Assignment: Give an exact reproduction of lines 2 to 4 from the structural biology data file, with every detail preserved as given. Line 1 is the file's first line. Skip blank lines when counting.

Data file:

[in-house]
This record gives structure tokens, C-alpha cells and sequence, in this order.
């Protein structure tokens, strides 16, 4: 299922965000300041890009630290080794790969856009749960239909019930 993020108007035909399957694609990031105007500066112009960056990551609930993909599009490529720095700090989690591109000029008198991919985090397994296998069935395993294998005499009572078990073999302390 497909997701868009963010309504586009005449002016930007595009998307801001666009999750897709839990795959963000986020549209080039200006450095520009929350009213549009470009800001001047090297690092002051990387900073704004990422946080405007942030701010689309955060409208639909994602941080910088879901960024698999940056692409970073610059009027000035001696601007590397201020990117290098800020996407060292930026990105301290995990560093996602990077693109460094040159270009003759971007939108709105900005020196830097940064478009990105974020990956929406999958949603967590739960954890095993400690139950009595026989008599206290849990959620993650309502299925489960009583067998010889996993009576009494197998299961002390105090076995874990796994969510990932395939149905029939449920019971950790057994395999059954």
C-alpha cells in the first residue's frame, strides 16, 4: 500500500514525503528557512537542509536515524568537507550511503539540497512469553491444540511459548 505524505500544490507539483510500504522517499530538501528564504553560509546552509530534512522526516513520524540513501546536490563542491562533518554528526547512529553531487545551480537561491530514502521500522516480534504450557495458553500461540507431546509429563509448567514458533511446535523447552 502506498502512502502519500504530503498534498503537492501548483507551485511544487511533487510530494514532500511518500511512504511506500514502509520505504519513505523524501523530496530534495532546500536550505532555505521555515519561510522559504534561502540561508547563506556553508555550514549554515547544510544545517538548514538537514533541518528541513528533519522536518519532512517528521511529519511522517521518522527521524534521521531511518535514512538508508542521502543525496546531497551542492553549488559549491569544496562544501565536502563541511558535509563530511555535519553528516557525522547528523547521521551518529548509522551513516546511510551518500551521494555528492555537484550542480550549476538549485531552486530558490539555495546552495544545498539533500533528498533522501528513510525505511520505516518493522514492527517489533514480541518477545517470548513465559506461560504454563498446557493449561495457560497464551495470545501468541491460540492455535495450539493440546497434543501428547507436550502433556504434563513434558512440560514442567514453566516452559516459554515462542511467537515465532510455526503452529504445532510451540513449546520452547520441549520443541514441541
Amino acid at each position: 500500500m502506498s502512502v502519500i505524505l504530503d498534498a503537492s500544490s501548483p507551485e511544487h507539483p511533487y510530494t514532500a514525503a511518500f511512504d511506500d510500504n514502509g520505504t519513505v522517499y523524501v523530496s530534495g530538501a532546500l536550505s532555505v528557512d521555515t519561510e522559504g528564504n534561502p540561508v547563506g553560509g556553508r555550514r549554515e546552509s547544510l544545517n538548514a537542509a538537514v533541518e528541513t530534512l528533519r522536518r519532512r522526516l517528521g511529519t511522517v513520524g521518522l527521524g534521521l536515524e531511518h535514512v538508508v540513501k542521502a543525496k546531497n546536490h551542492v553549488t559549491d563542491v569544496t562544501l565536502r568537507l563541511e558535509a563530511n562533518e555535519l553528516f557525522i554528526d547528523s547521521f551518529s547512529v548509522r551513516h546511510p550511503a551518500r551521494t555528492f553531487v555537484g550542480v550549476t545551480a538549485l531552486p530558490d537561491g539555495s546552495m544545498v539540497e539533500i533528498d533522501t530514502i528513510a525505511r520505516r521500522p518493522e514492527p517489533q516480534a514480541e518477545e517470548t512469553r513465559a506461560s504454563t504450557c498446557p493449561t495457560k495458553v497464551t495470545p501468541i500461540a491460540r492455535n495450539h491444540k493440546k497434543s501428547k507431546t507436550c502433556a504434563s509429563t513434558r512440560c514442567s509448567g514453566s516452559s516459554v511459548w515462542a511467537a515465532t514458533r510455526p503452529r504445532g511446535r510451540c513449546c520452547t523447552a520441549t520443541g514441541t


This record gives structure tokens, C-alpha cells and sequence, in this order.
């Protein structure tokens, strides 16, 4: 299922965000300041890009630290080794790969856009749960239909019930 993020108007035909399957694609990031105007500066112009960056990551609930993909599009490529720095700090989690591109000029008198991919985090397994296998069935395993294998005499009572078990073999302390 497909997701868009963010309504586009005449002016930007595009998307801001666009999750897709839990795959963000986020549209080039200006450095520009929350009213549009470009800001001047090297690092002051990387900073704004990422946080405007942030701010689309955060409208639909994602941080910088879901960024698999940056692409970073610059009027000035001696601007590397201020990117290098800020996407060292930026990105301290995990560093996602990077693109460094040159270009003759971007939108709105900005020196830097940064478009990105974020990956929406999958949603967590739960954890095993400690139950009595026989008599206290849990959620993650309502299925489960009583067998010889996993009576009494197998299961002390105090076995874990796994969510990932395939149905029939449920019971950790057994395999059954």
C-alpha cells in the first residue's frame, strides 16, 4: 500500500514525503528557512537542509536515524568537507550511503539540497512469553491444540511459548 505524505500544490507539483510500504522517499530538501528564504553560509546552509530534512522526516513520524540513501546536490563542491562533518554528526547512529553531487545551480537561491530514502521500522516480534504450557495458553500461540507431546509429563509448567514458533511446535523447552 502506498502512502502519500504530503498534498503537492501548483507551485511544487511533487510530494514532500511518500511512504511506500514502509520505504519513505523524501523530496530534495532546500536550505532555505521555515519561510522559504534561502540561508547563506556553508555550514549554515547544510544545517538548514538537514533541518528541513528533519522536518519532512517528521511529519511522517521518522527521524534521521531511518535514512538508508542521502543525496546531497551542492553549488559549491569544496562544501565536502563541511558535509563530511555535519553528516557525522547528523547521521551518529548509522551513516546511510551518500551521494555528492555537484550542480550549476538549485531552486530558490539555495546552495544545498539533500533528498533522501528513510525505511520505516518493522514492527517489533514480541518477545517470548513465559506461560504454563498446557493449561495457560497464551495470545501468541491460540492455535495450539493440546497434543501428547507436550502433556504434563513434558512440560514442567514453566516452559516459554515462542511467537515465532510455526503452529504445532510451540513449546520452547520441549520443541514441541